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Mistrial in Nebraska wrongful convictions lawsuit

- Associated Press - Thursday, January 30, 2014

LINCOLN, Neb. (AP) - A federal judge has declared a mistrial in a civil rights lawsuit seeking damages for six people wrongly convicted in a 1985 Nebraska murder.

The Lincoln Journal Star reports (http://bit.ly/1aKOCAU ) that U.S. District Court Judge Richard Kopf declared a mistrial Thursday after three days of jury deliberation following a three-week trial.

Six of the 12 jurors told the judge Thursday that they were unlikely to reach a verdict.

"Counsel, I think this has gone on long enough," Kopf said Thursday afternoon before declaring the mistrial.

James Dean, Kathleen Gonzalez, Debra Shelden, Ada JoAnn Taylor, Joseph White and Thomas Winslow served a combined 77 years in prison before DNA testing exonerated them in 2008. The estate of White, who died in 2011, and the surviving five were seeking at least $14 million in damages, saying their civil rights were violated and that they were coerced into damaging statements. Three of the six confessed and implicated the others.

The attorneys for the wrongly convicted people - known as the Beatrice Six - had argued that Gage County investigators Wayne Price and Burdette Searcey, as well as the late Sheriff Jerry DeWitt, recklessly strove to close Helen Wilson's murder case, rather than seek justice. Gage County and other defendants were dismissed from the case, leaving Price, Searcey and DeWitt's estate to face the lawsuit.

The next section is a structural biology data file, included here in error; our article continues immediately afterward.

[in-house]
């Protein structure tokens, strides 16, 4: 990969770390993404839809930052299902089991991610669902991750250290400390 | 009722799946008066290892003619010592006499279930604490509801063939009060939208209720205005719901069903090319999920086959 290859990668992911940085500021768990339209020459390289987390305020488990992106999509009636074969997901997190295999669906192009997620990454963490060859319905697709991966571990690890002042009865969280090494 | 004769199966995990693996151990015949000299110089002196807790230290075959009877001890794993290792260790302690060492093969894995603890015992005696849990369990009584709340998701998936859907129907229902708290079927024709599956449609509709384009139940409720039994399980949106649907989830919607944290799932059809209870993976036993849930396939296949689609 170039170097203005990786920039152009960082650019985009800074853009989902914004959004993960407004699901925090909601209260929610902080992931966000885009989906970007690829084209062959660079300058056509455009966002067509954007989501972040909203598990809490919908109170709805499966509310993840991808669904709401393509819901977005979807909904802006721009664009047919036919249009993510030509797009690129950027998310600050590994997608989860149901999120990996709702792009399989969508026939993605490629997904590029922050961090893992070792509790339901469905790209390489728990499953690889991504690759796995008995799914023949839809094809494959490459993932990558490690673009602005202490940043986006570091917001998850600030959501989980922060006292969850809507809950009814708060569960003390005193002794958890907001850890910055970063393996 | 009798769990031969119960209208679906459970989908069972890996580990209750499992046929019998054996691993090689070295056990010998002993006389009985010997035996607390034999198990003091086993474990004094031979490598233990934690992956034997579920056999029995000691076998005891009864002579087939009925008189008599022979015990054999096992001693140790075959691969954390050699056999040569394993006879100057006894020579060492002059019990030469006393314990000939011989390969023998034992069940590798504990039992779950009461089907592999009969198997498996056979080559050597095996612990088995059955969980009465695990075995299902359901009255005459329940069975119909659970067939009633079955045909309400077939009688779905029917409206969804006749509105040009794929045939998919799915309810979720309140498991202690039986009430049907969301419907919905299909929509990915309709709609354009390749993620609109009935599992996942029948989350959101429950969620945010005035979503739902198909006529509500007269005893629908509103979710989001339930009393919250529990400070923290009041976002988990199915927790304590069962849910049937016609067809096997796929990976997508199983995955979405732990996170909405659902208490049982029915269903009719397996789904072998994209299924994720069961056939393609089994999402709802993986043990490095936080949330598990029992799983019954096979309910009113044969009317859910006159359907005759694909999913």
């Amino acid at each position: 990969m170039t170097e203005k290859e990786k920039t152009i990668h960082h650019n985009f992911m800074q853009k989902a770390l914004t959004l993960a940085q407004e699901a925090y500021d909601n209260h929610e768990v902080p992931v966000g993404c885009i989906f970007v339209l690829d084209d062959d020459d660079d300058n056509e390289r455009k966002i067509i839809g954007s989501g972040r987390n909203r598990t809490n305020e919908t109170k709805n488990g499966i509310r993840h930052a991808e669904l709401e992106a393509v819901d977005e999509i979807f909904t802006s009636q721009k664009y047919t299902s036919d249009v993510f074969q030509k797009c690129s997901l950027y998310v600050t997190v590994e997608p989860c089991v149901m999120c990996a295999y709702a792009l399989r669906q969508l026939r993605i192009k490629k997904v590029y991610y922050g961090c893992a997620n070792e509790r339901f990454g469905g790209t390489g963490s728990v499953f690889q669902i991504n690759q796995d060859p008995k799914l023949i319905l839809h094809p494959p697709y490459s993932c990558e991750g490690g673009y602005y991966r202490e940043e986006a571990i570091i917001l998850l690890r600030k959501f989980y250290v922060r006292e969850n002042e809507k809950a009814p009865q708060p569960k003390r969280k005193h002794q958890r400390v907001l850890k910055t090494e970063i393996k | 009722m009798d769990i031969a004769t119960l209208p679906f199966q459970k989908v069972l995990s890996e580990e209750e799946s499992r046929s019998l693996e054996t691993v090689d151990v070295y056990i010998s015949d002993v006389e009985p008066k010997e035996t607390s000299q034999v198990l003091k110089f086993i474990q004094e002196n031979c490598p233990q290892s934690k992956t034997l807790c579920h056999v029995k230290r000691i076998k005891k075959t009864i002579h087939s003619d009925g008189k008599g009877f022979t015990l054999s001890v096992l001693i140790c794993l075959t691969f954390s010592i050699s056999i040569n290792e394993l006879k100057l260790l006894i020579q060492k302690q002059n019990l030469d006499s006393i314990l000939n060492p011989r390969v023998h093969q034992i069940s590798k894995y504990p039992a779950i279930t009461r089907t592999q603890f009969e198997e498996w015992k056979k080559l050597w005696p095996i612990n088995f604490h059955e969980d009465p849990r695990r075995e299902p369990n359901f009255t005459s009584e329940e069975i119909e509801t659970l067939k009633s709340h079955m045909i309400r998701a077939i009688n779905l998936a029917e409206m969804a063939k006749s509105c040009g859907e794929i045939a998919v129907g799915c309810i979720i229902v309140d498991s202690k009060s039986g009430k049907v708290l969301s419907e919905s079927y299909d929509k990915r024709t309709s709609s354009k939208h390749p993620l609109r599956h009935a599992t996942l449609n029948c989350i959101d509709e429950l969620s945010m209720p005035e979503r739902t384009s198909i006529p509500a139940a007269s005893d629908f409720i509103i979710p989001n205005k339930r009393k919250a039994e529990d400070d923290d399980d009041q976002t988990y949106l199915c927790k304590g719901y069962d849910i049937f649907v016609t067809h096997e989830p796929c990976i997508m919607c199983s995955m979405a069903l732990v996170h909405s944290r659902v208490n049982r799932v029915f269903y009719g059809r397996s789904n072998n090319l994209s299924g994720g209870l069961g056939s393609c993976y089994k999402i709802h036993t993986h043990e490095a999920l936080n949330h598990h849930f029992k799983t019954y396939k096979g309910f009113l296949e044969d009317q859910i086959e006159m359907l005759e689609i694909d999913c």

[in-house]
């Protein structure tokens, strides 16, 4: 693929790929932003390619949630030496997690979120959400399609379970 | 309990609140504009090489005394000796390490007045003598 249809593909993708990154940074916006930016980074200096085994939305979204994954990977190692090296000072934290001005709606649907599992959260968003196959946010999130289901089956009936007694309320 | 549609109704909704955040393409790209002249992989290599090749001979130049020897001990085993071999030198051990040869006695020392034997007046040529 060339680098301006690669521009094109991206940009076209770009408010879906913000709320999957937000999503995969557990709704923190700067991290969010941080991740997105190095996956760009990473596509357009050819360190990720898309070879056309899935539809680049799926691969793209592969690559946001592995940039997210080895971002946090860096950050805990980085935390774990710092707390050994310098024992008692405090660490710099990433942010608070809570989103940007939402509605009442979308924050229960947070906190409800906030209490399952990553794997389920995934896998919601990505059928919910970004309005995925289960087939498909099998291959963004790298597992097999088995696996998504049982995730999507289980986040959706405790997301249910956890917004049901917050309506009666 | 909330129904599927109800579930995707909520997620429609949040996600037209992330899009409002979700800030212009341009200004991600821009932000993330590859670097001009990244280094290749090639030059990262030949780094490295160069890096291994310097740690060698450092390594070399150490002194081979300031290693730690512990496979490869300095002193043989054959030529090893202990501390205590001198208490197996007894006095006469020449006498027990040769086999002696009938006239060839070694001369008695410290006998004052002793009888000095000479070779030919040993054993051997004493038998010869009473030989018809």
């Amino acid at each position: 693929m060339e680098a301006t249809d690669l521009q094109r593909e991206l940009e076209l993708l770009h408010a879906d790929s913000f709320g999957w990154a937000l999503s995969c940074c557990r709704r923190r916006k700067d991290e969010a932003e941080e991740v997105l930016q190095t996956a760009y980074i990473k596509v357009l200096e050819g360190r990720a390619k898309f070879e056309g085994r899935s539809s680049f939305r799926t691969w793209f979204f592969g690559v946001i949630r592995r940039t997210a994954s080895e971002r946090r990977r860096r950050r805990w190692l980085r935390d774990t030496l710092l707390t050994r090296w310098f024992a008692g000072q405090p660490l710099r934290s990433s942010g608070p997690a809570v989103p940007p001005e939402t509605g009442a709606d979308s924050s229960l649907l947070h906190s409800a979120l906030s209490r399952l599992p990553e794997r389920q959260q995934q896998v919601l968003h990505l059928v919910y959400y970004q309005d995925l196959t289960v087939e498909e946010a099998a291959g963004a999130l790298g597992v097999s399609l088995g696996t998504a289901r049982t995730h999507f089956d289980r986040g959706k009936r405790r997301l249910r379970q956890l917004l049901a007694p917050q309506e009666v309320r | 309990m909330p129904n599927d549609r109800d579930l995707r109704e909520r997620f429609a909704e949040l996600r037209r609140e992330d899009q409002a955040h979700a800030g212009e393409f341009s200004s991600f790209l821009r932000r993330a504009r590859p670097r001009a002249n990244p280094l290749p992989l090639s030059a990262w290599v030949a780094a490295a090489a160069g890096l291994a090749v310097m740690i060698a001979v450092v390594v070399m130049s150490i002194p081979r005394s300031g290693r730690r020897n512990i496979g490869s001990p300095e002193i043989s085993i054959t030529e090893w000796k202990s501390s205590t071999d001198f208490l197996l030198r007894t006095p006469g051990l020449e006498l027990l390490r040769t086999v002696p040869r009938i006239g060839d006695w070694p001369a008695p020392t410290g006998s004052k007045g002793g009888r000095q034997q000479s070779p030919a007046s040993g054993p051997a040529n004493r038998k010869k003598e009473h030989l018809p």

Attorneys for the three had challenged the innocence of the six, suggesting that the man later tied to the crime by DNA could have gone to Wilson's Beatrice apartment after she was killed overnight Feb. 5, 1985.

Investigators originally described a scene in which the 68-year-old Wilson was held down and raped in front of a group of people. Her hands were bound and she died of suffocation.

But after the DNA tests, officials said the crime was committed by one man, Bruce Allen Smith, who grew up in Beatrice, returned to town days before the slaying and then quickly went back to Oklahoma. He died of AIDS in 1992 at the age of 30.

Bob Bartle, an attorney for the Beatrice Six, told the newspaper that his clients are disappointed, but plan to move forward with a second trial. A new trial date will be set in the coming weeks, he said.

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Information from: Lincoln Journal Star, http://www.journalstar.com

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